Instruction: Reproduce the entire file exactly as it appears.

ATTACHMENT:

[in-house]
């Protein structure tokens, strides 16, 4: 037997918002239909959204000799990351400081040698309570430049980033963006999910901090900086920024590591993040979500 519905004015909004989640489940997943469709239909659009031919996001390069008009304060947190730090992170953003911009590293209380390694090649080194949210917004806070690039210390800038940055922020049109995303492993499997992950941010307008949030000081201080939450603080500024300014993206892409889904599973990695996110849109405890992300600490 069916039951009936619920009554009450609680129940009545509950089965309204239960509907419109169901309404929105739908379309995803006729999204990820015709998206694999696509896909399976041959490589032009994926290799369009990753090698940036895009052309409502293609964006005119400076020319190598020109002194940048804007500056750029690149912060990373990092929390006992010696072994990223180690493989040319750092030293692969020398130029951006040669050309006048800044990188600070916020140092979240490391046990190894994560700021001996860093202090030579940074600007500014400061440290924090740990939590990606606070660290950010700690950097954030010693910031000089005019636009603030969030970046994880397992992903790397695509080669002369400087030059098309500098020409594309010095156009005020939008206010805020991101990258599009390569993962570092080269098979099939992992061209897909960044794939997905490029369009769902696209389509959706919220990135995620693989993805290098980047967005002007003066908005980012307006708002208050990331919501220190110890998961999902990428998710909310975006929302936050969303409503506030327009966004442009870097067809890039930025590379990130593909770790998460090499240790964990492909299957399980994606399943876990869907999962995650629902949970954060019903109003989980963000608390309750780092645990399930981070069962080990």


[in-house]
């Protein structure tokens, strides 16, 4: 037997918002239909959204000799990351400081040698309570430049980033963006999910901090900086920024590591993040979500 519905004015909004989640489940997943469709239909659009031919996001390069008009304060947190730090992170953003911009590293209380390694090649080194949210917004806070690039210390800038940055922020049109995303492993499997992950941010307008949030000081201080939450603080500024300014993206892409889904599973990695996110849109405890992300600490 069916039951009936619920009554009450609680129940009545509950089965309204239960509907419109169901309404929105739908379309995803006729999204990820015709998206694999696509896909399976041959490589032009994926290799369009990753090698940036895009052309409502293609964006005119400076020319190598020109002194940048804007500056750029690149912060990373990092929390006992010696072994990223180690493989040319750092030293692969020398130029951006040669050309006048800044990188600070916020140092979240490391046990190894994560700021001996860093202090030579940074600007500014400061440290924090740990939590990606606070660290950010700690950097954030010693910031000089005019636009603030969030970046994880397992992903790397695509080669002369400087030059098309500098020409594309010095156009005020939008206010805020991101990258599009390569993962570092080269098979099939992992061209897909960044794939997905490029369009769902696209389509959706919220990135995620693989993805290098980047967005002007003066908005980012307006708002208050990331919501220190110890998961999902990428998710909310975006929302936050969303409503506030327009966004442009870097067809890039930025590379990130593909770790998460090499240790964990492909299957399980994606399943876990869907999962995650629902949970954060019903109003989980963000608390309750780092645990399930981070069962080990």